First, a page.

Today is Husband's birthday. Yesterday we visited his 98 year old mom. Mom is in bed in a deep sleep like state when we first arrive. She is fully dressed and covered with a spread. Husband goes to the nurse's station and asks if they plan to take his mom to lunch. While the aides always attempt to wake her, Mom does not always wake up enough to go to meals. Yes, the young aide would get her up and bring her to the lunch room. The aide suggests we wait in the dining room while she prepares Husband's mom.
About 25 minutes later a bleary eyed Mom shuffles into the dining room. The walker is no longer enough support. The aide is nearby to stabilize if needs arise. Mom is directed away from her usual table to her chair at the table where they sat us. Mom no longer wears glasses because hers are broken. New glasses cannot be made as Mom is unable to communicate which vision is better. Her optometrist died suddenly so his records of the last prescription are lost. When she finally gets close enough to recognize our faces, she reaches for our hands. Kissing our hands she collapses in tears as the aide helps lower her into the chair.
A second aide comes around to check on Mom after the activity of walking to the dining room. It is obvious Mom is in physical pain. This aide walks away while saying over her shoulder she would get the nurse to bring some pain medicines. The nurse arrives in a timely manner with the meds. Nurse inquires to Mom as to who this is visiting today. Mom, as so many times before, identifies Husband as "my baby boy". When the nurse states, "So he is the youngest!" Mom Adcock corrects her with a frown and a negative nod. Mom almost immediately falls back into a sleep like mode while sitting at the lunch table waiting to be served.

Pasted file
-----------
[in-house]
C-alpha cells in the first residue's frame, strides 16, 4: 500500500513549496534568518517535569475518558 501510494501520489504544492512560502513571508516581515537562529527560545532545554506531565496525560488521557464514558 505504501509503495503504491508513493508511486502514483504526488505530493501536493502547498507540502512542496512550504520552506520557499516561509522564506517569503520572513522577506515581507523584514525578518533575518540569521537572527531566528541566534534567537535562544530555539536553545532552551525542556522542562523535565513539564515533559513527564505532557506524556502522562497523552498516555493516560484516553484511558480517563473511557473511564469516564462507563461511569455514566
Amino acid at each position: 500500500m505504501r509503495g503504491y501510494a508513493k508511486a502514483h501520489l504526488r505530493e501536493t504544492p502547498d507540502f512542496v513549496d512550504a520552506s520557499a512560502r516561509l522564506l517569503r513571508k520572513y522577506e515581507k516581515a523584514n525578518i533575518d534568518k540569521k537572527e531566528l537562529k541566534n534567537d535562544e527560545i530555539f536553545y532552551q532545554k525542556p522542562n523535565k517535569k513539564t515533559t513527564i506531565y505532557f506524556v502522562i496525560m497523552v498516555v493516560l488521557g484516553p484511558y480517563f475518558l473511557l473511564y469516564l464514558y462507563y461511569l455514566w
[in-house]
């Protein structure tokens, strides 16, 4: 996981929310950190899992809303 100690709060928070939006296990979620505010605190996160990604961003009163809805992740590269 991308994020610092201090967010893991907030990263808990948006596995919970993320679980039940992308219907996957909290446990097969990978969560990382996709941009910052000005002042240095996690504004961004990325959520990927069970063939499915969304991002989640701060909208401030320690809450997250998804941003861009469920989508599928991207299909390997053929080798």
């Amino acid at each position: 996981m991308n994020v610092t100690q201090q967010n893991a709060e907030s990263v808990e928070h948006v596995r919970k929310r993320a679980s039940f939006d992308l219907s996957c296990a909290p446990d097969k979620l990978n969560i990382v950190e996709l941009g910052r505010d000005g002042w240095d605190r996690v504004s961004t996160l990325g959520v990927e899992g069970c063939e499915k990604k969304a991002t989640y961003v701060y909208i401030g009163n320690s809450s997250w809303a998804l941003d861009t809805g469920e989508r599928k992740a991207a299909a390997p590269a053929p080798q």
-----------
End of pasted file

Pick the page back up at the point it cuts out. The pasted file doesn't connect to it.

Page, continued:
Mom has never been a person to talk much. Neither were Husband, his dad nor his brother. So sitting in silence at the dining table is really not a new situation for us. It is painful to watch Husband attempt to engage Mom in conversation. Mom's mind does not process much these days. He asks the month. She shakes her head. He tells her it is September. He asks what month is to follow. She responds, "October". "When is your birthday", he asks. Her response is dead on correct. Inquiring about her age on the next birthday gets an answer that is only off by a year. Then he looks in his Mom's eyes and tells her tomorrow is his birthday. A slight smile crosses her face as she leans over and quietly wishes him, her baby boy, a happy birthday.
Some days little gestures make the best gifts.